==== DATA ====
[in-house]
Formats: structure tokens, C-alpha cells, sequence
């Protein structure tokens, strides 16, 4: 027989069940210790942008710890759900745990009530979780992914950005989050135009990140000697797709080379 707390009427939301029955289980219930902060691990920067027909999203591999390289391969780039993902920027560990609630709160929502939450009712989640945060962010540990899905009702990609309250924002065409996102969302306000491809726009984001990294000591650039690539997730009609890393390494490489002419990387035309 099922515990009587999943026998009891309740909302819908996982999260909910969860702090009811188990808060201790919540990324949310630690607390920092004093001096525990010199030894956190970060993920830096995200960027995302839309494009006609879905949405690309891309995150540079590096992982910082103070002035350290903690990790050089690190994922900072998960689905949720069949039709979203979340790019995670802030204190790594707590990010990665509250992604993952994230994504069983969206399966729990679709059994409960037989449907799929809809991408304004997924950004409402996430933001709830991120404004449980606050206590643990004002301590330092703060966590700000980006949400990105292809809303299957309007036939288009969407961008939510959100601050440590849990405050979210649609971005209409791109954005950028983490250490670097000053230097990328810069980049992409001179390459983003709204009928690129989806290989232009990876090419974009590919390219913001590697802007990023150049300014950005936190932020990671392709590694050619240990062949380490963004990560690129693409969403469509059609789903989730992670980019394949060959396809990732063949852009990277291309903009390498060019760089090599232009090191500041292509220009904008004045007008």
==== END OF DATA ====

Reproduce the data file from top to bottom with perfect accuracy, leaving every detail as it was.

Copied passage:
[in-house]
Formats: structure tokens, C-alpha cells, sequence
């Protein structure tokens, strides 16, 4: 027989069940210790942008710890759900745990009530979780992914950005989050135009990140000697797709080379 707390009427939301029955289980219930902060691990920067027909999203591999390289391969780039993902920027560990609630709160929502939450009712989640945060962010540990899905009702990609309250924002065409996102969302306000491809726009984001990294000591650039690539997730009609890393390494490489002419990387035309 099922515990009587999943026998009891309740909302819908996982999260909910969860702090009811188990808060201790919540990324949310630690607390920092004093001096525990010199030894956190970060993920830096995200960027995302839309494009006609879905949405690309891309995150540079590096992982910082103070002035350290903690990790050089690190994922900072998960689905949720069949039709979203979340790019995670802030204190790594707590990010990665509250992604993952994230994504069983969206399966729990679709059994409960037989449907799929809809991408304004997924950004409402996430933001709830991120404004449980606050206590643990004002301590330092703060966590700000980006949400990105292809809303299957309007036939288009969407961008939510959100601050440590849990405050979210649609971005209409791109954005950028983490250490670097000053230097990328810069980049992409001179390459983003709204009928690129989806290989232009990876090419974009590919390219913001590697802007990023150049300014950005936190932020990671392709590694050619240990062949380490963004990560690129693409969403469509059609789903989730992670980019394949060959396809990732063949852009990277291309903009390498060019760089090599232009090191500041292509220009904008004045007008």